November 2004

Prostitution is not illegal in Singapore


    

 

 

That's right. The Minister of State for Law and Home affairs said it in Parliament. It seems to be contrary to what we've always thought of Singapore, as a straight-laced place with no room for immorality. Don't we have rules, rules and more rules for everything?

The trigger for telling Parliament that prostitution was not illegal in Singapore was a report issued by the US State Department about human trafficking. In accordance with an Act of Congress, the State Department had to compile an annual Trafficking in Persons Report [1] for as many countries as possible.

Singapore was included in the 2004 report for the first time (it was excluded from previous surveys) because the State Department had "newly available information indicating it has a significant trafficking problem."

No doubt the above statement riled our government

The Report classified countries into 4 tiers, known as Tier 1, Tier 2, Tier 2 Watchlist and Tier 3. Singapore was put into Tier 2, which comprises "countries whose governments do not fully comply with the Act's minimum standards, but are making significant efforts to bring themselves into compliance with those standards."

The standards in question are that countries should

  • prohibit human trafficking;
  • have penalties commensurate with the crime;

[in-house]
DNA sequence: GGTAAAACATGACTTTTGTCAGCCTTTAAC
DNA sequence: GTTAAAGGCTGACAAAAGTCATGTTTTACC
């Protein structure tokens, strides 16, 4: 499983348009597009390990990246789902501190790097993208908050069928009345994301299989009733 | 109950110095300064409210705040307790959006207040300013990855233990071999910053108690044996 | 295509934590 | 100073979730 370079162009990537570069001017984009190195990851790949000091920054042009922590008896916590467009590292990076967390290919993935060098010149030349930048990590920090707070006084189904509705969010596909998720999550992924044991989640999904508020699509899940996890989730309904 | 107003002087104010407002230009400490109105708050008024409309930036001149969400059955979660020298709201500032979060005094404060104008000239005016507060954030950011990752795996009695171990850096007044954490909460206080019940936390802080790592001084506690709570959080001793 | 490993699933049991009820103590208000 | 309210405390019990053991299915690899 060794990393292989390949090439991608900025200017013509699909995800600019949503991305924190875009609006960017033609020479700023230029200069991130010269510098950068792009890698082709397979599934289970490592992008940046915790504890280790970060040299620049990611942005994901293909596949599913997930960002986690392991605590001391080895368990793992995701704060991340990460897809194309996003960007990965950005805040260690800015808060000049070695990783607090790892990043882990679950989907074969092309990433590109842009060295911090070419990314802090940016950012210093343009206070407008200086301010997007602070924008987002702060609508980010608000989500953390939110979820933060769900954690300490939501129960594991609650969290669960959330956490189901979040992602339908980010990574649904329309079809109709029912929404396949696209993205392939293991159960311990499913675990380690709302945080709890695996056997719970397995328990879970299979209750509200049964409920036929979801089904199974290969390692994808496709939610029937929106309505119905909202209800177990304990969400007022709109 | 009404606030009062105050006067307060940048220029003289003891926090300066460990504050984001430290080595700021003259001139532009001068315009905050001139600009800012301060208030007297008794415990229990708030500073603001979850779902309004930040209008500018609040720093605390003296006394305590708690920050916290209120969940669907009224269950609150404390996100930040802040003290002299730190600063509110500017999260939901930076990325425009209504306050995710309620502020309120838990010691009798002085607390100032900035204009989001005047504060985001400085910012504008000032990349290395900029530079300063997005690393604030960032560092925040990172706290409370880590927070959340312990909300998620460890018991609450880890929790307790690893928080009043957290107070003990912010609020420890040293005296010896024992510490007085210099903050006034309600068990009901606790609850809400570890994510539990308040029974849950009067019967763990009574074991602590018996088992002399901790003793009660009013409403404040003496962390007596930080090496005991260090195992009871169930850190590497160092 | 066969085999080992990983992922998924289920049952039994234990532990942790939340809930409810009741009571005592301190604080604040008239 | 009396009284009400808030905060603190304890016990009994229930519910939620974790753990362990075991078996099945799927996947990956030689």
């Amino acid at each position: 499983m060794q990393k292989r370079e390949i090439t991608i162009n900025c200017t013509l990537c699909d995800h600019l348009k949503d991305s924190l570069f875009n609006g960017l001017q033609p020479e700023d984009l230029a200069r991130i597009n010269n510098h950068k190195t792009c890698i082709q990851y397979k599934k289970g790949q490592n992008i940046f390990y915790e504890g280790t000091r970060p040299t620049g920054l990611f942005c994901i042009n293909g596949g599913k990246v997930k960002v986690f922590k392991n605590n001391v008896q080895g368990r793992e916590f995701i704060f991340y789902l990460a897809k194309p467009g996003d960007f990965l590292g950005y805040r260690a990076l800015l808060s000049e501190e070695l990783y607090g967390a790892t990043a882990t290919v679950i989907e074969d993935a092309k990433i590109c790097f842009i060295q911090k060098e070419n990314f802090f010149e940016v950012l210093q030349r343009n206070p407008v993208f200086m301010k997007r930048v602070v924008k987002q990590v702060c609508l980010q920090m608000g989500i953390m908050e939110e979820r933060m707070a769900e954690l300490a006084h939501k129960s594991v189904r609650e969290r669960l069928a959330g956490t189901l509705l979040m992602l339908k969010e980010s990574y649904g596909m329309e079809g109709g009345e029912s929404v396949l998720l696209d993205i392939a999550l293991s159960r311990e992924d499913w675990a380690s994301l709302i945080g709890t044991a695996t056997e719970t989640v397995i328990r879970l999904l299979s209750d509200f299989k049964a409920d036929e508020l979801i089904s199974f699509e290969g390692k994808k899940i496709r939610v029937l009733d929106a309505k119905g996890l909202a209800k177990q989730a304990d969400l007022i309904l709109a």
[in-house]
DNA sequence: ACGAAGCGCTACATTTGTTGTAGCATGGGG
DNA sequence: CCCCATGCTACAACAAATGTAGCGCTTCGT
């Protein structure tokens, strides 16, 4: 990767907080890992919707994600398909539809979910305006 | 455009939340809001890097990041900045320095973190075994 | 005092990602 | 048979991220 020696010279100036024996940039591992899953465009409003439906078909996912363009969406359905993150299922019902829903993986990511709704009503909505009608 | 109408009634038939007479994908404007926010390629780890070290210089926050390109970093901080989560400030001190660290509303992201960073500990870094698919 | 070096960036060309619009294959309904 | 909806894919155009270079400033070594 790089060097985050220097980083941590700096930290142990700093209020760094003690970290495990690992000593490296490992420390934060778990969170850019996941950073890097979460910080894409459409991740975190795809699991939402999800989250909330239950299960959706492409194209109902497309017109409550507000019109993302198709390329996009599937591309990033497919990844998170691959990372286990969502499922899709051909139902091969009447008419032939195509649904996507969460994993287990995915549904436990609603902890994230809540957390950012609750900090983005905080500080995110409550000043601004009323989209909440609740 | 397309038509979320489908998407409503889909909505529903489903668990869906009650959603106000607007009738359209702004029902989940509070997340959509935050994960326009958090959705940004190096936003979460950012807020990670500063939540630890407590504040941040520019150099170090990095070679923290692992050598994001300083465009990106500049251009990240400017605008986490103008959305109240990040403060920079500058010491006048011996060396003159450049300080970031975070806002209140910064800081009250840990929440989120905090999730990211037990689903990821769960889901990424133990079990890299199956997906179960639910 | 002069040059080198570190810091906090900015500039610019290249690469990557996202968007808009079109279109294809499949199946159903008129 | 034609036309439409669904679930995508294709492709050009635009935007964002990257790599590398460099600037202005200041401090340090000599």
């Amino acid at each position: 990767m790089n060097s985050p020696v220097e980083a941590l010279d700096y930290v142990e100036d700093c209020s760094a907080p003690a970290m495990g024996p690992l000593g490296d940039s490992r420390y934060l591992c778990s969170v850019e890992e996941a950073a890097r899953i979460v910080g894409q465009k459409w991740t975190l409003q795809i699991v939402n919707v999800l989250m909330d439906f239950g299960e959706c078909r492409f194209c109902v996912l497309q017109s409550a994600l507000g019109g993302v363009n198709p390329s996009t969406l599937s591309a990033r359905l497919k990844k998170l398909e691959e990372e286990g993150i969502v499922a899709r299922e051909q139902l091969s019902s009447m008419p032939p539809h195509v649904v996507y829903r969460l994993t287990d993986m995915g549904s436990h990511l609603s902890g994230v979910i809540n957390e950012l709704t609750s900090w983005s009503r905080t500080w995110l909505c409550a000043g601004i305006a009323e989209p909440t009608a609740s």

• have penalties stringent enough to deter;
  • make sustained and serious efforts to eliminate severe forms of human trafficking.

(the above are my words condensed from the report)

In the narrative about Singapore, the Report said that "Singapore is a destination country for a limited number of girls and women trafficked for the purposes of sexual exploitation; while small, this number is likely more than 100 cases per year."

"Some of the women and girls...  who travel to Singapore voluntarily for prostitution or non-sexual work are deceived or coerced into sexual servitude in Singapore. A small minority of foreign domestic workers face seriously abusive labor conditions; in a few such cases, these circumstances may amount to involuntary servitude."

On women in prostitution, the Report added that, "The government acknowledges the existence of the problem of trafficking in persons but does not consider trafficking for sexual exploitation to be a major problem in Singapore.... Prostitution is not illegal and procurement of sex from 16- and 17-year old prostitutes is not criminalized. Authorities generally tolerate prostitution, which largely involves foreign women, a few of whom are trafficked."

On domestic maids, it said, "Singaporeans employ an estimated 140,000 foreign domestic workers. A small minority of these workers experience seriously abusive employment conditions; in rare cases, such conditions may amount to involuntary servitude."

Ho Peng Kee's statement in Parliament challenged the State Department's figure of "more than 100 cases per year." He said there were only 8 allegations in the first 7 months of this year, of which 2 resulted in prosecution and conviction. In the past 2 years, none of 18 allegations were substantiated.